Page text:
When the Barclays Libor scandal broke out it quickly became apparent that the attempts to manipulate key interest rates by Barclays were more than a bit pathetic.
We know that the Barclays traders were trying to manipulate Libor but in ways that were unlikely to work. And in actuality, these attempts don't seem to have been effective, perhaps not ever. The U.K.'s Financial Services Authority brought to light lots of attempts to rig the numbers but no instances of successful rigging.
(Read More: Libor Rates: A Readers Guide)
It details a far more sophisticated manipulation strategy.
If Barclays was like a batter corking his bat, you could say, UBS is the Black Sox scandal.
The entire game was corrupt.
The problem with attempting to rig Libor is that it is difficult for one or even a few banks to successfully do it. For the biggest dollar and euro Libor contracts, 16 banks submit estimates of their own borrowing costs to Thompson Reuters. The highest four figures and lowest four figures are dropped, and the central 8 averaged.
This means that a bank attempting to throw in a low-ball or a high-ball figure would usually fail to manipulate the final number at all, producing no gains for its traders.
The FSA report explains how UBS traders sought to manipulate Libor not just by directly influencing the numbers submitted by various banks but by manipulating the numbers used by banks to determine their honest submissions.
You can imagine a UBS trader reading the Barclays report and thinking: "You rig your own submissions? Ha! I rig the numbers that control your submissions. I am the guy behind the guy behind the guy."
Since Libor submissions aren't based on actual transactions but on estimates of the rate a bank could borrow if it were to borrow, banks honestly attempting to assess this need to take the pulse of the market each day. One quite common method was for banks to rely on reports from brokers about the likely direction of Libor, supposedly based on analysis and "market knowledge."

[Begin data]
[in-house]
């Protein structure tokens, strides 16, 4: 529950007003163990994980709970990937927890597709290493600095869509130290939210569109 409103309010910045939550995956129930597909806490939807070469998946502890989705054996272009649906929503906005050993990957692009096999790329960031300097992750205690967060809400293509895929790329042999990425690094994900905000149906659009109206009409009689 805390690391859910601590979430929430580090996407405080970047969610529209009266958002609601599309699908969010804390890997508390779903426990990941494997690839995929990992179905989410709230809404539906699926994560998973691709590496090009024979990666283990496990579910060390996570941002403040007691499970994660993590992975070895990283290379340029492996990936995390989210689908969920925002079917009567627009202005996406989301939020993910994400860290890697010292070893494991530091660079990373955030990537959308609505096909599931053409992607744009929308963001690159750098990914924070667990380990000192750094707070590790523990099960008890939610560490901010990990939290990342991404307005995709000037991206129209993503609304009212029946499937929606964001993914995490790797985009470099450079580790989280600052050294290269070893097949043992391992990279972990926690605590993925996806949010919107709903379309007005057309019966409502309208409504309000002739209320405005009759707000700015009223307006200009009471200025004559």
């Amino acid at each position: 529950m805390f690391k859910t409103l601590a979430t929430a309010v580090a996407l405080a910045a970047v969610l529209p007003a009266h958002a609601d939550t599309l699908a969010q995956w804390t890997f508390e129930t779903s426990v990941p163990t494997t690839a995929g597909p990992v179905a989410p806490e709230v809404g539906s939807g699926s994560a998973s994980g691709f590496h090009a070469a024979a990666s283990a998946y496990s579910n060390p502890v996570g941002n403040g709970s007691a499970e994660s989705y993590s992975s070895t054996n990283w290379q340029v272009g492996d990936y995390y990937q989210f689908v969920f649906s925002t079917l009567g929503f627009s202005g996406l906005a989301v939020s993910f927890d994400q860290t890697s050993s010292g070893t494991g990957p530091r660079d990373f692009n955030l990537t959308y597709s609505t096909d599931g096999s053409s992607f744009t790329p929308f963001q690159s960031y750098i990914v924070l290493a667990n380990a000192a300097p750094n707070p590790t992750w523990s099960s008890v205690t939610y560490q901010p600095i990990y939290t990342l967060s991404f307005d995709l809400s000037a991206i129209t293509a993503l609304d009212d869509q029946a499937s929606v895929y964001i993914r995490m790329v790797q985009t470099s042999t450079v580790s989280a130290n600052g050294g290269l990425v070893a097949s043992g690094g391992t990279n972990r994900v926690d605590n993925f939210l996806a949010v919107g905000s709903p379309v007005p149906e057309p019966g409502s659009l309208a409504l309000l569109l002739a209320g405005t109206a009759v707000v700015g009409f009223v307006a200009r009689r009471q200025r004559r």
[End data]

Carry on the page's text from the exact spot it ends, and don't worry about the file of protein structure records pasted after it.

These reports were known as "run-throughs." Some banks just used these run-throughs to directly determine their own submission.
This herd mentality might seem a bit disturbing and circular but, unless your bank is under particular distress, it isn't really that bad of a way of getting a good Libor number.
Libor isn't meant to differ between banks very much in normal times. So when analysts at other banks say Libor is moving higher, it makes sense for a submitter to figure his own banks borrowing costs would also move higher.
At least one UBS trader figured out that manipulating the run-through would be far more effective than manipulating the final numbers. This would influence everyone's number, not just the people brought in on the conspiracy. The folks tailoring their numbers to the run-throughs would be unwitting participants in the conspiracy.
The run-throughs weren't the only cue banks used to set their Libor rates, of course. Banks would also look to actual cash transactions and bids and offers to figure out where interbank borrowing rates were heading. So the UBS guys reportedly rigged these too.
From the FSA report:
"Trader A also asked certain Brokers to make false bids and offers (referred to as "spoofs") on cash trades in the market in order to skew market perceptions of the rates at which cash could be borrowed or lent in the interbank market. The intention was that the JPY LIBOR submissions of Panel Banks that observed cash market rates when determining their submissions would be skewed. For example, between 7 July 2008 and 29 June 2009, false offers were discussed on the telephone by Trader A with Broker A on at least 12 occasions. In one such conversation on 27 January 2009, Broker A explained that he had been: "... offering...some cheap 3s all morning and 1 shouted them- down at [Panel Bank 3] as well...we were offering them at 50 mate... that wasn't even true".
Enough of this sort of thing and you can totally corrupt a market.
Analyst reports, market price signals, competitor behavior all gets skewed in ways that favor a determined manipulative trader's position.
Libor really does become LIE-bor, a great deception boring its way through the global markets.
UBS agreed to pay a $1.5 billion fine for this behavior. That seems like far too little. Heads should roll, as they did at Barclays. And at least a few people deserve to be locked up.
This is a black mark not just on one bank but on the entire fixed-income business. As Felix Salmon puts it: "if you're a senior fixed-income executive in the investment banking world, you're necessarily suspect. Because this isn't the kind of world where honest men live long."